More than 100 honored in 20th SABEW Best in Business awards

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Monday, March 2, 2015

PHOENIX- The Society of American Business Editors and Writers (SABEW) today announces finalists in its prestigious 20th annual Best in Business competition, which recognizes outstanding business stories published or aired in 2014.

The 119 honored works represent all corners of financial news, from Institutional Investor to Fortune Magazine and National Public Radio, and from Crain’s Chicago Business to The Seattle Times and The Columbus Dispatch.

View the full list here.

Bloomberg News, Bloomberg Businessweek and The Wall Street Journal are finalist in seven categories. CNBC and  The New York Times are all finalists in six categories, and the Financial Times in five.

“The works honored in this list truly represent the finest of our profession,” said Marty Wolk, SABEW president and assigning editor for NerdWallet, the personal finance website. “In its 20th year, SABEW’s Best in Business contest is more competitive and more prestigious than ever.”

This year, SABEW decided to announce only finalists in all categories, with the announcement of the winner reserved for the reception and Best in Business Awards ceremony on Saturday, April 25, during the SABEW’s 52nd annual conference in Chicago. The number of awards is based on the number and quality of entries in each category, as determined by judges.

The April 25 ceremonies will be at the Hyatt Chicago Magnificent Mile, the closing event of the April 23-25 conference. Keynoting the event will be Commerce Secretary Penny Pritzker, Chicago Mayor Rahm Emanuel and Morningstar CEO Joe Mansueto. SABEW has announced a special discounted conference rate of $225 to honor BIB honorees.

Conference details and registration. 

Some 214 working journalists and academics served as judges, sifting through 1,020 entries from 178 news outlets across 73 categories. “This year’s honored works represent an inspiring variety of stories tackled by news organizations of all sizes, but what they have in common is ambition and excellence. We extend a hearty thanks to our fantastic judges, and can’t wait to congratulate these talented journalists in person in Chicago,” said Cory Schouten, managing editor of Indianapolis Business Journal, who served as contest co-chair. Joanna Ossinger of Bloomberg News was contest co-chair and judging coordinator.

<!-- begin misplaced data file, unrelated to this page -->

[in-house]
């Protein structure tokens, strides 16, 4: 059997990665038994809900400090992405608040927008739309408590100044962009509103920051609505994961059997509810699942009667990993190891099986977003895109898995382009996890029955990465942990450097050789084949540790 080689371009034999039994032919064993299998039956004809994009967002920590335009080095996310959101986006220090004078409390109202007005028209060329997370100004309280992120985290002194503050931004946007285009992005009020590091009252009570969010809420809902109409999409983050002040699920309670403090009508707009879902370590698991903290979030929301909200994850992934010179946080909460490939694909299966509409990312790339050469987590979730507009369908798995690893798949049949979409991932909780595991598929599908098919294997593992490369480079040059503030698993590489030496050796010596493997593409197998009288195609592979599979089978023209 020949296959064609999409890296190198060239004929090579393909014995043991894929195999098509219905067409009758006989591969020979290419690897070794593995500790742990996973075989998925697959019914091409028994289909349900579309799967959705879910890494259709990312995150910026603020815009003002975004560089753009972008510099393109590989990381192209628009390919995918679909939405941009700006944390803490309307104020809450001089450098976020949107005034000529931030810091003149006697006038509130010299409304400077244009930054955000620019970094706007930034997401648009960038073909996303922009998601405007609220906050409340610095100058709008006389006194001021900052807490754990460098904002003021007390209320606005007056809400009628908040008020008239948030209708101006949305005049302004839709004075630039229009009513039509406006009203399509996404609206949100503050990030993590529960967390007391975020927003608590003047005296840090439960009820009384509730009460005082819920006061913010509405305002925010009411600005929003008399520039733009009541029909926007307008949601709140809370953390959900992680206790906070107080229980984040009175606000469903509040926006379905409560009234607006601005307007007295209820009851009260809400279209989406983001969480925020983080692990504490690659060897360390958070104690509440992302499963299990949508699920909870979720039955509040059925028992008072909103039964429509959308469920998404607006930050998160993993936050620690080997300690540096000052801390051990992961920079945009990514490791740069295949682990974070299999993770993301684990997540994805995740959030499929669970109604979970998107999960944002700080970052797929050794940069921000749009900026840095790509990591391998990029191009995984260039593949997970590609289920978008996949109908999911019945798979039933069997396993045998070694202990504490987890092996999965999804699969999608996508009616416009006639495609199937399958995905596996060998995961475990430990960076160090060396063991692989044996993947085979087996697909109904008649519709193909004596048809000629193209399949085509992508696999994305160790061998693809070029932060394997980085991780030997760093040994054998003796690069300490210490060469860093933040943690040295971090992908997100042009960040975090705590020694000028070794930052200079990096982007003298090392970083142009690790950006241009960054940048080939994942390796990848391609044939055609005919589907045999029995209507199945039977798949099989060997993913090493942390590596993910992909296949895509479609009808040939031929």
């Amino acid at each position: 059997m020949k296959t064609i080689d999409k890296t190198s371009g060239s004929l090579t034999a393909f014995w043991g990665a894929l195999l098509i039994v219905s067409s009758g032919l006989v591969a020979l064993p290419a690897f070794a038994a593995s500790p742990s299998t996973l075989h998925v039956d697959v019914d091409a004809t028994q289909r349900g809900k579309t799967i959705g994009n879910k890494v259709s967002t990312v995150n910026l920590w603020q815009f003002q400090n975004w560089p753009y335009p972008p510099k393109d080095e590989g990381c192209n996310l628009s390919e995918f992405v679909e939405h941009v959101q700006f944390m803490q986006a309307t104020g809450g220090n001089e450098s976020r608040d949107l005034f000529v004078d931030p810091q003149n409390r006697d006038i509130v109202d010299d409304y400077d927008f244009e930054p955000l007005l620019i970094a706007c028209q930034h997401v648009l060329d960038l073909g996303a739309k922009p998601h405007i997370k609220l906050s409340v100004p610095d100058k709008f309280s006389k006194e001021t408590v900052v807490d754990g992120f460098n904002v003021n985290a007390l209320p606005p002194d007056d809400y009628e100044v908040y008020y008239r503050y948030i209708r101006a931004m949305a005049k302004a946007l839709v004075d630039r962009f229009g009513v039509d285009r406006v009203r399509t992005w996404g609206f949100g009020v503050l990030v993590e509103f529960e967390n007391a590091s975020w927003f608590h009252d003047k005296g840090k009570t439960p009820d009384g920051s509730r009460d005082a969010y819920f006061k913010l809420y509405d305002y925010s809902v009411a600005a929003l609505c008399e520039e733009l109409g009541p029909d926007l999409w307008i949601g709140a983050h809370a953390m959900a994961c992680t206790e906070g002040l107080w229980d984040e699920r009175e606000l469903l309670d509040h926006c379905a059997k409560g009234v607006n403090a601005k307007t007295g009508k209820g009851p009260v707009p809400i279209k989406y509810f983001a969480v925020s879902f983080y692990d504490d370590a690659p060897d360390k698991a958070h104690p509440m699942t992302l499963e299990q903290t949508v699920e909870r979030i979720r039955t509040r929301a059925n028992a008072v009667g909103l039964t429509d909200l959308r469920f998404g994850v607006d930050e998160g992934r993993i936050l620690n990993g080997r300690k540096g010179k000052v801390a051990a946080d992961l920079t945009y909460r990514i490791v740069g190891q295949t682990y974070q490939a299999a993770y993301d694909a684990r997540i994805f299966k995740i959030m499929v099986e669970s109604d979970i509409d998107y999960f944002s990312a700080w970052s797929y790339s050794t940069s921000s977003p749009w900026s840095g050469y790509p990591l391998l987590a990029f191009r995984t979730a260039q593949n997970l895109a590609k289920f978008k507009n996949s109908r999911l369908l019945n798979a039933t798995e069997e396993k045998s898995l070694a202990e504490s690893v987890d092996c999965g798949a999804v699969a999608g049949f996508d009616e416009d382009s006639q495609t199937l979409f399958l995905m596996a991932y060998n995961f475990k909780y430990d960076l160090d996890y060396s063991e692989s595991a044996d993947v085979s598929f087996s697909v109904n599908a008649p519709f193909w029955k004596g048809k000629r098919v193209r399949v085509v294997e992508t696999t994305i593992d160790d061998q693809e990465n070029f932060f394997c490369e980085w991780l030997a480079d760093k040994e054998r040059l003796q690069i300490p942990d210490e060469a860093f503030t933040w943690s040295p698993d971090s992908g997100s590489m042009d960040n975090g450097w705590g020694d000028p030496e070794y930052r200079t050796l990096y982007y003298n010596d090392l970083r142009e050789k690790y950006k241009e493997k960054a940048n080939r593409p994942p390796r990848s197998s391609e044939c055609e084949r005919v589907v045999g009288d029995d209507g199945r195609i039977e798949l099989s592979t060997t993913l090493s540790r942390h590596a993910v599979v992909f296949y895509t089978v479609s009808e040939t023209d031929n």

The honored work reflected challenges that continue to dog the American economy like long-term unemployment and the mounting problems of debt. A sampling of finalists includes The Center for Investigative Reporting’s investigation into environmental cleanup efforts that result in more pollution being created at waste dump sites, and Bloomberg News’ searing report on the fatal results of sleep-deprived truck drivers.

Several publications earned recognition for revealing the “story behind the story.” The Financial Times used government calculations combined with independent research to slap a $1 trillion price tag on U.S. involvement in the 13-year war in Afghanistan, noting that much of it was spent during the Obama presidency. That piece was honored in the Government category, one of three new categories that also included Energy and Healthcare.  In the latter category, some 54 entries competed for honors. Judges singled out Bloomberg’s reporting on “anonymous” health information that could be matched to patients, as well as The Columbus Dispatch’s examination of home health care abuses and the New England Center for Investigative Reporting’s investigation into the faulty reliability of medical screening tests. The Detroit News was honored for continuing examination of the Motor City’s rise from bankruptcy.

Innovation in business journalism was honored, such as the Des Moines Register’s “Harvest of Change” interactive series with 360-degree videos. Crain’s New York was honored for its ambitious “The 200 Most-Connected New Yorkers” feature that ranks the city’s power brokers.

Corporate coverage continued to explain why things happen. The McClatchy Washington Bureau team looked at Motorola’s lock on the emergency communications market. The New York Times was honored for its breaking news coverage of the Alibaba’s initial stock offering, as was The Wall Street Journal for its story behind the Comcast-Time Warner deal.

In a category for student journalists, Brittany Elena Morris of Arizona State University won for a story on southern Mexico farmers being let down by NAFTA, published by the Arizona Daily Star. Daniel Bauman, of Webster University in St. Louis, won for his examination of the costs of college chess teams, a project that included open records requests.

(For more information, contact SABEW Executive Director Kathleen Graham at kgraham@sabew.org or call 1-602-496-7862.)

 

 

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